6 Ds: The Digital Commerce Strategy for Exponential Growth

6 Ds The Digital Commerce Strategy

Is there anything at all that is not being traded online these days? Every possible industry today has jumped on the bandwagon and set up its e-stores. But that’s only a good start. To gain a digital ground and initiate sales, businesses need to implement a process that adopts a digital approach at every stage of their journey.

57.7% of businesses invested in Digital Commerce technology in 2019, however, most of the organizations often treat digital commerce as a one-time project and leave the application architecture out of sync with business requirements.

Shaping Your Digital Commerce Strategy

For any eCommerce strategy to succeed in a growingly competitive landscape, it is essential to ensure that every stage of its development appoints relevant resources and functionalities that can aid in delivering great customer experience. Here are the 6Ds that can help businesses navigate the uncharted waters when building a digital commerce strategy.

1. Develop Cross-Functional Collaborations

What better way to start than cultivating a team culture that breaks silos and allows a free-flow of information? The most important reason to adopt a cross-functional setup is to diminish the gaps between various teams and ensure optimal performances, better innovation, and greater results. By doing away with rigid processes and bulky technologies, teams experience improved communication and higher proficiency that eventually reflects in the products and the customer experience.

For instance, CarMax, the largest used-car seller in the US, has adopted an agile approach that relies on cross-functional teams.

“Data and analytics are core to evaluating test results, and the heartbeat of the concept is driven by the work of a collaborative and cross-functional team.” – Jim Lyski, CMO, CarMax

In fact, even beyond teams, CarMax applies this methodology for its stores, allowing its staff to learn and execute multiple functions for a cross-functional workplace. In addition to the Agile approach, DevOps too as a set of processes helps unify teams and by focusing on production and performance rather than individual goals.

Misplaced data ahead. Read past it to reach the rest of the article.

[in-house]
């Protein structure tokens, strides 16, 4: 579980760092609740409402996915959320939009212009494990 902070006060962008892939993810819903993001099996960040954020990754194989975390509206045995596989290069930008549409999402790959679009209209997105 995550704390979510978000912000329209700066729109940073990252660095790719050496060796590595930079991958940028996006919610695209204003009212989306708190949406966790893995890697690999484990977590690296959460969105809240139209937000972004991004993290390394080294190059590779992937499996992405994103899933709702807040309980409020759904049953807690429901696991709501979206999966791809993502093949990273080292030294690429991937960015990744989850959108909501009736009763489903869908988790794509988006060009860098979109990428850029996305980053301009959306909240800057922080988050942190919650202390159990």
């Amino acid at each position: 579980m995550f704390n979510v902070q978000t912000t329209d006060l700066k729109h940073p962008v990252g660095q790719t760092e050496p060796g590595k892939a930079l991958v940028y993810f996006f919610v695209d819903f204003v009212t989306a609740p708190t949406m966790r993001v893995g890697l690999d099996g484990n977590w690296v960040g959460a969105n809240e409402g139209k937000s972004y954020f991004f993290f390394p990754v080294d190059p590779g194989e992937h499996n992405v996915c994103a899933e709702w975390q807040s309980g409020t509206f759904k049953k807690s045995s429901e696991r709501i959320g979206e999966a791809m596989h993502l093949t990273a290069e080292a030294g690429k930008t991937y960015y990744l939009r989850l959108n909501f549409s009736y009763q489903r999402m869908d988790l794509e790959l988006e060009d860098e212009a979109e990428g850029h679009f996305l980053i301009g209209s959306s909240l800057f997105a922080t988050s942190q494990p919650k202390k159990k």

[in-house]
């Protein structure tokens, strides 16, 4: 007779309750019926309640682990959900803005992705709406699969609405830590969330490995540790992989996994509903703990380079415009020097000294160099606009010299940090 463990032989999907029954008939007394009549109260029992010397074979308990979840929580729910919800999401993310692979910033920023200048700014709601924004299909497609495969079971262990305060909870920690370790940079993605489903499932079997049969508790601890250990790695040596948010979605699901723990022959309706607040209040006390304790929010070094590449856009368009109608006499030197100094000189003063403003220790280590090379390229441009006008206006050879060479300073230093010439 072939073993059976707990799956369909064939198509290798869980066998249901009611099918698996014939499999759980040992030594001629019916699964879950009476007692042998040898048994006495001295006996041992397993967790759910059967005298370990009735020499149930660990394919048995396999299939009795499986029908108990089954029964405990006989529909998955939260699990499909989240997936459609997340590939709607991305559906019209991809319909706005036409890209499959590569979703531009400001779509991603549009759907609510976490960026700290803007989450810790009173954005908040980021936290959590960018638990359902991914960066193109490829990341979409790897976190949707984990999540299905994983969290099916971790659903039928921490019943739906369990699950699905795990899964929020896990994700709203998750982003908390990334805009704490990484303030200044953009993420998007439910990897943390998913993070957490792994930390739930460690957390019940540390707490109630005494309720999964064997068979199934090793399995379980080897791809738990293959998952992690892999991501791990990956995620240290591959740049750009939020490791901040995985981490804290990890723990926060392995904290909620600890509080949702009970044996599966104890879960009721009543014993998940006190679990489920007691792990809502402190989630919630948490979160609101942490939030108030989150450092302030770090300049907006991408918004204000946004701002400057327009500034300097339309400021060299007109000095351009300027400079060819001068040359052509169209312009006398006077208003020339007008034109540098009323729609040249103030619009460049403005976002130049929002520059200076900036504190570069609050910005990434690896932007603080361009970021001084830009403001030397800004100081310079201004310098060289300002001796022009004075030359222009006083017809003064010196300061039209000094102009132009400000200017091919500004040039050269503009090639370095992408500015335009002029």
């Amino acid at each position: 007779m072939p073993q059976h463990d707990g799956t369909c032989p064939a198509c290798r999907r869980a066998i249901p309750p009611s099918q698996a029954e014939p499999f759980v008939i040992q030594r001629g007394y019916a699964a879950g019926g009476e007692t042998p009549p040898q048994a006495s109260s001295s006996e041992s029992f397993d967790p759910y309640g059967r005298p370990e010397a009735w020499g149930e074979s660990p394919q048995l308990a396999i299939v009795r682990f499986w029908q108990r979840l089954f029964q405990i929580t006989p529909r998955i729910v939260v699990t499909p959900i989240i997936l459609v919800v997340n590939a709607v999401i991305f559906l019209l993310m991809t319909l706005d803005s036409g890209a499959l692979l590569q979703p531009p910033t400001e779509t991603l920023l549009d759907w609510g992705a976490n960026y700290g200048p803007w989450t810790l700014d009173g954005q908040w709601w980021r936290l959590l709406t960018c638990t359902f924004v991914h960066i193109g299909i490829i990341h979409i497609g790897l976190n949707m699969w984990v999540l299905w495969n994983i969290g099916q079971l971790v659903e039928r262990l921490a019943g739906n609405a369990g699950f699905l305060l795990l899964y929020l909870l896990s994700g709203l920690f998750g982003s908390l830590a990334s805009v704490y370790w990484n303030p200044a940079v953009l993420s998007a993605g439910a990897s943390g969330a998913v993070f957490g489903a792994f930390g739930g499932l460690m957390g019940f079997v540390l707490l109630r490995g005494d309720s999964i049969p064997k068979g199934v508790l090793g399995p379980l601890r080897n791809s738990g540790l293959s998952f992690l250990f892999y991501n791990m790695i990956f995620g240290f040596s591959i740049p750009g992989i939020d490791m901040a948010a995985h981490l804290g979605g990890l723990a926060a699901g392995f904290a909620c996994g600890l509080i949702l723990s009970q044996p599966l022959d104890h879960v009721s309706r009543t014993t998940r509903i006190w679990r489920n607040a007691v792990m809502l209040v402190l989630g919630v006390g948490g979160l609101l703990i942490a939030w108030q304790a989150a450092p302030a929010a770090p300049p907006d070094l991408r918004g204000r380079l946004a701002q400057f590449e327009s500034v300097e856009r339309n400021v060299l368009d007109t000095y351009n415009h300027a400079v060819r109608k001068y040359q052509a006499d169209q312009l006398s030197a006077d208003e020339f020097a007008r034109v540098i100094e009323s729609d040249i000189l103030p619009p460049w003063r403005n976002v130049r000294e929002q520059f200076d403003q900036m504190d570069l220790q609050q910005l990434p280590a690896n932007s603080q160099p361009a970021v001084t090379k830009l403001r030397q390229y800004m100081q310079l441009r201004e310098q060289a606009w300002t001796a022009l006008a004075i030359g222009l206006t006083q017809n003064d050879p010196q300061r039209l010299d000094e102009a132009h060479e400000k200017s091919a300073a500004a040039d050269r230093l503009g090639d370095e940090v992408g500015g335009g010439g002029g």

2. Define Business Requirements

Mapping the factors that pave the way for a successful product help in establishing a vision and defining goals for the business. Business requirements can be effectively drawn by collecting perspectives from different stakeholders to collate key elements that ensure that the business thrives. These can include relevant data, sales forecasts, and robust marketing plans. All of this eventually leads to powerful customer experience, consistent digital revenue, expansion to new markets, and successful customer retention.

In 2018, an estimated 1.8 billion people worldwide purchased goods online. During the same year, global e-retail sales amounted to 2.8 trillion U.S. dollars and projections show a growth of up to 4.8 trillion U.S. dollars by 2021.

This data stresses on the importance of prioritizing business requirements and aligning the digital marketing strategy with your business goals to be able to cash in on the huge number of online shoppers.

3. Design an Omnichannel Experience

In a time when your customer is likely to look for your product at one place, buy it at a different place and collect it from a third, omnichannel is your best bet. This customer behavior also indicates how important it is to ensure that all of them are seamlessly linked to push your customers through the sales funnel without compromising on their personalized shopping experience.

Customers who have an omnichannel experience spend 13 percent more than those who only use one channel.

A good example of brand delivering omnichannel experience is that of the personal care and beauty brand Sephora which offers its users multiple ways to indulge in their shopping journey. Their innovative approaches enable customers to shift from online to instore and vice versa without feeling disconnected while shopping for a product.

4. Determine the Technical Architecture